“There is no such thing as a new idea. It is impossible. We simply take a lot of old ideas and put them into a sort of mental kaleidoscope. We give them a turn and they make new and curious combinations. We keep on turning and making new combinations indefinitely; but they are the same old pieces of colored glass that have been in use through all the ages.”
Stealing is bad
Stealing is something you could absolutely do, but I find it so repugnant that I won’t even suggest it as a joke.
I feel so strongly about stealing, that if something even has a scent of dishonesty, I won’t do it — case in point. I got the idea to showcase 30 of my favorite writers on Medium. As I was doing research, I noticed that not an hour before, Shannon Ashley published a story with the exact same idea. The title I chose was identical. Many of the writers I picked were the same she picked.
It wasn’t an intentional thing, but it was too close. I still haven’t published the story. It sits in my drafts, collecting dust. I know enough time has passed, and I could easily change the title and the content, but the whole piece has a wrong feeling to it.
Do you get that way about ideas, or am I a weird egg?
I know I’m taking a bit far, but you should feel the same way about anything close to stealing.
We are creatives, and there are so many ideas out there that it’s unnecessary to steal from our peers. If you find you must steal, you shouldn’t be a creator. You should get a job at McDonald’s (not that there is anything wrong with that, but it’s something I doubt any of us would do unless necessary) because you don’t deserve to be a writer or artist.
Too harsh? I don’t care. If you outright steal, for whatever reason, you are trash.
I’ve seen people take blog posts, word-for-word, and post them on Medium. I’ve seen people have their Medium stories copied (even the images) and published under another name.
I find this so scummy and wrong. I find it such a shitty thing to do, that if something I do even remotely smells like stealing, I won’t do it.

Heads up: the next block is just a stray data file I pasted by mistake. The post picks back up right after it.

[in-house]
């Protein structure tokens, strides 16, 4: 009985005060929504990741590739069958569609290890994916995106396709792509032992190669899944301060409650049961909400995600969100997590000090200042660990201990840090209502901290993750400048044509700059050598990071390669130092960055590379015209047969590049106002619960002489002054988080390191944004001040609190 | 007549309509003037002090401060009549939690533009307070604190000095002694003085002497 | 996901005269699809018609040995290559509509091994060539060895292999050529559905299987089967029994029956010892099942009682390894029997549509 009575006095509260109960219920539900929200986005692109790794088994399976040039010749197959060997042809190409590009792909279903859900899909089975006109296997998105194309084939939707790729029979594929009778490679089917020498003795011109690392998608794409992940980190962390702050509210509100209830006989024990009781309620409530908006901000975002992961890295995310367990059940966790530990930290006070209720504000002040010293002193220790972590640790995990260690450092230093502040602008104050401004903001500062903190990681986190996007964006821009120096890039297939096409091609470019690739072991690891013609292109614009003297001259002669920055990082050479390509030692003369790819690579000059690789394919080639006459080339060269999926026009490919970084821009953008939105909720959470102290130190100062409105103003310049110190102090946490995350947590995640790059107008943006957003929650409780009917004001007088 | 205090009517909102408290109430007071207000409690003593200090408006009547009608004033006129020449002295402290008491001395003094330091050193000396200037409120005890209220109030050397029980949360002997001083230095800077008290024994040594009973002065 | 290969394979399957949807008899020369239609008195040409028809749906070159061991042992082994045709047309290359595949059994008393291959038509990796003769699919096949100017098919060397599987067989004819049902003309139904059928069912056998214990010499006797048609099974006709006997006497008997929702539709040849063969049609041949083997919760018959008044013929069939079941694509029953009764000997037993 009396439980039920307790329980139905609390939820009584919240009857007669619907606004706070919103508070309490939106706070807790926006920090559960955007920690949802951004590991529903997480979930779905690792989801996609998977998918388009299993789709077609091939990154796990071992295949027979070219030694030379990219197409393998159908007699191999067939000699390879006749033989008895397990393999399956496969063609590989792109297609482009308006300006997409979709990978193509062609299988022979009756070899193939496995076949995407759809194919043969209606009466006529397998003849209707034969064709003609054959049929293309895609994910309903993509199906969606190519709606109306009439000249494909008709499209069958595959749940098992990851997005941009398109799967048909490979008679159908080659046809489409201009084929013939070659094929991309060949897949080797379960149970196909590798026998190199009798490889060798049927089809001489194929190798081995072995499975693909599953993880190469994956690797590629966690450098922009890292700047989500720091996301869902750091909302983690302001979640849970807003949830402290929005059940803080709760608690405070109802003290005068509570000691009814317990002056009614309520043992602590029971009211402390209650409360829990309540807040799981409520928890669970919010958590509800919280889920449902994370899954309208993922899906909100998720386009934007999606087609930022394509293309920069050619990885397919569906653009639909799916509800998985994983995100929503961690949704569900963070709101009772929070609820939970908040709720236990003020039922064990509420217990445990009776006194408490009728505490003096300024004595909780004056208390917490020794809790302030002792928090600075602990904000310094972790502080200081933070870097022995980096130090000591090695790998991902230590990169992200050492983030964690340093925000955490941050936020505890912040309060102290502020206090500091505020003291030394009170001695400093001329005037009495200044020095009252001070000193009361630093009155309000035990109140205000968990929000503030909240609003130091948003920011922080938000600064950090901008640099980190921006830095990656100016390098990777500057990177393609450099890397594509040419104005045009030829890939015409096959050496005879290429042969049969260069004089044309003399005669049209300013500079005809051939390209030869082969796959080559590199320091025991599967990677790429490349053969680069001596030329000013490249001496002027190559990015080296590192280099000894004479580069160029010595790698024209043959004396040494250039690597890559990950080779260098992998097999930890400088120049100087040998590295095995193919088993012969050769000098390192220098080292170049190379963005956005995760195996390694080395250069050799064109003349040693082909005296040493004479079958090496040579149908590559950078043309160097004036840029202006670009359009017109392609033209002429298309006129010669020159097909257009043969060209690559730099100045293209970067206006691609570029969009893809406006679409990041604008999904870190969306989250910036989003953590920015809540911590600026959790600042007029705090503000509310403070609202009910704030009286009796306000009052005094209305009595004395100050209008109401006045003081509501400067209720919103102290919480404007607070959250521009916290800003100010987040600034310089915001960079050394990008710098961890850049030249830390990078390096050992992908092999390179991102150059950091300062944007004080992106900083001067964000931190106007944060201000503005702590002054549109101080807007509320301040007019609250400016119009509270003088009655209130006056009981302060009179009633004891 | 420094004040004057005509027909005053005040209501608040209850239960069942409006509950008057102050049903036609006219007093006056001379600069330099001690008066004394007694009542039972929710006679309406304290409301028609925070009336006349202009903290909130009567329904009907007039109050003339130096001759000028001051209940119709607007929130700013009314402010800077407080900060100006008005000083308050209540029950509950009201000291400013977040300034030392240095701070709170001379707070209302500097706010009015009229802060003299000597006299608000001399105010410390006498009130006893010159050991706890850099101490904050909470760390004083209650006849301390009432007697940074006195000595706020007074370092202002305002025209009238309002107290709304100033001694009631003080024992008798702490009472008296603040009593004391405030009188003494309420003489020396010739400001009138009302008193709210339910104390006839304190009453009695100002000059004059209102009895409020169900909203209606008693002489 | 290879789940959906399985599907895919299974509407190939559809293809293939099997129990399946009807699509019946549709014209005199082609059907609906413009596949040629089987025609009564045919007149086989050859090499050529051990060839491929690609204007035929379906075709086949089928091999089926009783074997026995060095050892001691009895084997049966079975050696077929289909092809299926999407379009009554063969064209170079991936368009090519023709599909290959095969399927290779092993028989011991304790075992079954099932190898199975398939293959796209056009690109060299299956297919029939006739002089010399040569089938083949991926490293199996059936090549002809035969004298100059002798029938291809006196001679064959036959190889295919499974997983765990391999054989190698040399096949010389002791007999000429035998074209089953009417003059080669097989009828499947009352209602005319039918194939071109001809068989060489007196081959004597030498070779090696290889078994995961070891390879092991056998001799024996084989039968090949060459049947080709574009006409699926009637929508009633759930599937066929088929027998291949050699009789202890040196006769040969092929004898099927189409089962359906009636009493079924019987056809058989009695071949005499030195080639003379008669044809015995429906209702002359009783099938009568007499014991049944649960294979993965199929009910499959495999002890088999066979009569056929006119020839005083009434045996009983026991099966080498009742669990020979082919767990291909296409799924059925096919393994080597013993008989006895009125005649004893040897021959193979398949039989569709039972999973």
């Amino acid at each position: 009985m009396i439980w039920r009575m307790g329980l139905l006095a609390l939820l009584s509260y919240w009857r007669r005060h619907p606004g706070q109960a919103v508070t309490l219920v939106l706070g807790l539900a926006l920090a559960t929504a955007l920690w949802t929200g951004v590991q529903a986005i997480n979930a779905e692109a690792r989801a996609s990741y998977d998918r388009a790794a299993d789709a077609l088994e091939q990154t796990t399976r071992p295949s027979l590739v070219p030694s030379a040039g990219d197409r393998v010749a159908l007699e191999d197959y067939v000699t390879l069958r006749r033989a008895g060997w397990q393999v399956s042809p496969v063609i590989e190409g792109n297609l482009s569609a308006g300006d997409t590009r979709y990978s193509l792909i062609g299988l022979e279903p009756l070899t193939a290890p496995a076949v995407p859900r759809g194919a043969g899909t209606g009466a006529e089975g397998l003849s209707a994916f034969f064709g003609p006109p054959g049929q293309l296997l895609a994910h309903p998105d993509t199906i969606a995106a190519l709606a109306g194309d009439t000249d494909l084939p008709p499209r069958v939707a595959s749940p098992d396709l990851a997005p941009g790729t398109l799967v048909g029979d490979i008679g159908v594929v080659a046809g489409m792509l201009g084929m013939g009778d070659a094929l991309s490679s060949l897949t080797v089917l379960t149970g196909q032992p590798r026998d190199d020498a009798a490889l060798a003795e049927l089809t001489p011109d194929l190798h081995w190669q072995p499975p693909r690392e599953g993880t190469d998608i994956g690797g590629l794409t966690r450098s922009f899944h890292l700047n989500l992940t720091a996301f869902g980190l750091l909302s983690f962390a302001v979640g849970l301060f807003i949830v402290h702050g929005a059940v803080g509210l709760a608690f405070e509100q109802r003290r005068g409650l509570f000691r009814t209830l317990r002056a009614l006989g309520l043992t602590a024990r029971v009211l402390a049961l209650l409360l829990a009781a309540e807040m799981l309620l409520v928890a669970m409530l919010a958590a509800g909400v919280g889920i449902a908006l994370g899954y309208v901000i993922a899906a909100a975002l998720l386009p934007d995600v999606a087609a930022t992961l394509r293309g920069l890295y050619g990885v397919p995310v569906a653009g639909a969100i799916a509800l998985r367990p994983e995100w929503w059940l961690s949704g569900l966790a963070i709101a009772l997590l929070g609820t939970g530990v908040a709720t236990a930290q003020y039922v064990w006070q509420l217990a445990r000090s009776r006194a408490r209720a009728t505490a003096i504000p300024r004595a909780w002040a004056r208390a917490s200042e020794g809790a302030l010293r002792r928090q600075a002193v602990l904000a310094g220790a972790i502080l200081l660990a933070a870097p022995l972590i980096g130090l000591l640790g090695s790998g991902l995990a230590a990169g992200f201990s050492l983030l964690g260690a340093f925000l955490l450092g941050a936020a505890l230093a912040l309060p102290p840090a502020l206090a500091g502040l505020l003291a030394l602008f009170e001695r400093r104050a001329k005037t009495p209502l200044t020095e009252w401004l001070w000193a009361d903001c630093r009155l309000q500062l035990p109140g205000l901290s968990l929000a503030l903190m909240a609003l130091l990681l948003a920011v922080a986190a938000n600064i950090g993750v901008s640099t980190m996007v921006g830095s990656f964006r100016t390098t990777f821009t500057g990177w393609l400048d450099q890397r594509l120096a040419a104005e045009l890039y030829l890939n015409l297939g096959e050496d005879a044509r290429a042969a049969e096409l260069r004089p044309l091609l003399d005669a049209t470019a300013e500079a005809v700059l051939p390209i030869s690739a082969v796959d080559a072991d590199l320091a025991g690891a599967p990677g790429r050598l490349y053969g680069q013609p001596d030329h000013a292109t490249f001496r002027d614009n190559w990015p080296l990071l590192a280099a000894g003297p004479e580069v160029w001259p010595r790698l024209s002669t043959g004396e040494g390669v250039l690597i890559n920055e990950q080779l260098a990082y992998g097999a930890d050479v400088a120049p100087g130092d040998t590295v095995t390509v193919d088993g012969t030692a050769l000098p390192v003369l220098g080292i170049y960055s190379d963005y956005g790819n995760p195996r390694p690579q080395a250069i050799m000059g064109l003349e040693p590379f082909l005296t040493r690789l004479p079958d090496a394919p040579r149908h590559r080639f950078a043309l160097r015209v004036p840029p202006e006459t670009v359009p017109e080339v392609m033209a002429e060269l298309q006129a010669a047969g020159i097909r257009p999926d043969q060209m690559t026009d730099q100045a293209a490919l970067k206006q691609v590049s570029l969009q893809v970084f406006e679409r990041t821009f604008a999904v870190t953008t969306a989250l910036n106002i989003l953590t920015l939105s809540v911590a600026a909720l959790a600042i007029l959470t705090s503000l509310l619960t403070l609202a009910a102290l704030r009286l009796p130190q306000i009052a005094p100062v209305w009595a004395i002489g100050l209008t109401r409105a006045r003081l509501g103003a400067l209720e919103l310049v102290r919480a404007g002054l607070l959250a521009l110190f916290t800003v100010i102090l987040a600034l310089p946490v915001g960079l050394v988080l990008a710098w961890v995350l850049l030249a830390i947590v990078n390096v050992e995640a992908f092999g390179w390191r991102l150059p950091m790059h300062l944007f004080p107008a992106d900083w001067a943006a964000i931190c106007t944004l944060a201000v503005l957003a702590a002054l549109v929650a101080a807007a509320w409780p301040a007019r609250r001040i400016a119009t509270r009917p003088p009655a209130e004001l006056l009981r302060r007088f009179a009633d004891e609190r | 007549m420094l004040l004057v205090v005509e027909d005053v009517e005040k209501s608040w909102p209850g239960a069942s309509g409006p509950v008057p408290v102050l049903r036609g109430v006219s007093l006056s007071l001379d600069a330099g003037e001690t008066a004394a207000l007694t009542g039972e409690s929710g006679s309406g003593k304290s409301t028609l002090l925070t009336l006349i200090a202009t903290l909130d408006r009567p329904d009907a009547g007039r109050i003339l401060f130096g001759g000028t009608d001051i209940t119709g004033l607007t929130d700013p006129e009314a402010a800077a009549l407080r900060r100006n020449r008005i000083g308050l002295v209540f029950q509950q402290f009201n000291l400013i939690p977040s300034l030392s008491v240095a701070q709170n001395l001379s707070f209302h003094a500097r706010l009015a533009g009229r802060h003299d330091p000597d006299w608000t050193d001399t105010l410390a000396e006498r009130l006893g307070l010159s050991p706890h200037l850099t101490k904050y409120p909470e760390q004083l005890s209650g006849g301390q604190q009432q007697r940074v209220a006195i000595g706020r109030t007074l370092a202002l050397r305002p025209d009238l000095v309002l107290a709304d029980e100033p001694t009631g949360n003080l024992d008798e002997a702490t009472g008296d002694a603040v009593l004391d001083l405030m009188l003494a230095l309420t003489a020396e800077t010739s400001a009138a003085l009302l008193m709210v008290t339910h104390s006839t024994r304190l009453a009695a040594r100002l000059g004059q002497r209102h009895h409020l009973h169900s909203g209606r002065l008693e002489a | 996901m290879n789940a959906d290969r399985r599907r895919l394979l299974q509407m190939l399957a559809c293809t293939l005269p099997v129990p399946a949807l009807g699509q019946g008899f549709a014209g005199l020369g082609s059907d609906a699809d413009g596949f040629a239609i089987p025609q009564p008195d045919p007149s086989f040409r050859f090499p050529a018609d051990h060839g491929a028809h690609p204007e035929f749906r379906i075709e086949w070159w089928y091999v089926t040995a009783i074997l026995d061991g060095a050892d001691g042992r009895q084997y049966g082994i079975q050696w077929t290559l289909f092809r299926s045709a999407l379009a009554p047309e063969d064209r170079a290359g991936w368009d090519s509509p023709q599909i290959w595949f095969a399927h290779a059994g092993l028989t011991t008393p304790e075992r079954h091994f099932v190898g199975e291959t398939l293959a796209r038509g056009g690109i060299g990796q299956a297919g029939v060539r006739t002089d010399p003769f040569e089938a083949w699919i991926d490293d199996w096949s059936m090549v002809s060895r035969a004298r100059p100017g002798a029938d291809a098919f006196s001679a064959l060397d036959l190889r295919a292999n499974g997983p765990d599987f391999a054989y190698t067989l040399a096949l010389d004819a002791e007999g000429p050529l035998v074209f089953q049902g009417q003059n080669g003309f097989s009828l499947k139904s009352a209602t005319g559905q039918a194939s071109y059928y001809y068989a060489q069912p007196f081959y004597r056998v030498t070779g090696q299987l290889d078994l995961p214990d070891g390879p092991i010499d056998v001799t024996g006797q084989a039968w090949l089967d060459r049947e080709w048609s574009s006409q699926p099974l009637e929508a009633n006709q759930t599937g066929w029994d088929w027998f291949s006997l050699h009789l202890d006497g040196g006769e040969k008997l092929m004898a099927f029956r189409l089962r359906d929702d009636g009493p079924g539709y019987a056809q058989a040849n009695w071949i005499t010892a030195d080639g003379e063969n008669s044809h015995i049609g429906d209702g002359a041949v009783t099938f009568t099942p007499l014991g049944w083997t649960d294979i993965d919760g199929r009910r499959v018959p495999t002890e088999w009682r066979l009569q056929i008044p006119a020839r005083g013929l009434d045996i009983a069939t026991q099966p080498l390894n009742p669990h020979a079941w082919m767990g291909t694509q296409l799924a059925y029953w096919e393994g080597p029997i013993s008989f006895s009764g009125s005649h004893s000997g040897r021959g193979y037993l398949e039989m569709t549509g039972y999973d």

There is a fine line between borrowing an idea and making it our own, and outright theft. As creatives, we walk that line every day. It’s in the job description, and most people I know do it very well. The people I call “writer friends” do borrow and share ideas but would never think of stealing outright.
Fill your well
While I was ranting about stealing, I got away from the point I was trying to make.
If your well is empty, borrow ideas. Drive around the Medium neighborhood or the blogosphere, grab the hose off their lawn, and fill up your reservoir. If your idea is even close to a fellow writers’ ideas, beg them to let you use the idea.
If inspired by someone else, tag them. If they aren’t on Medium, link to their article or comment. You don’t have to steal, because we all know that none of our ideas are unique in the least.
Don’t be afraid to beg and borrow, but never steal.
The well inside of us isn’t infinite, and if you find yours empty, do what you have to do to produce and publish. Creativity is a fickle thing, and sometimes, you have to find unique ways to water the pieces you create.
I did, and I think it turned out okay. Didn’t it?
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Jason Weiland is a writer, blogger, vlogger, and mental health advocate living a dream life in far-away destinations he only dreamed of as a kid. He talks about difficult issues but has never lost his sense of humor or willingness to understand others and help when he can.
He would love to connect with you on social media.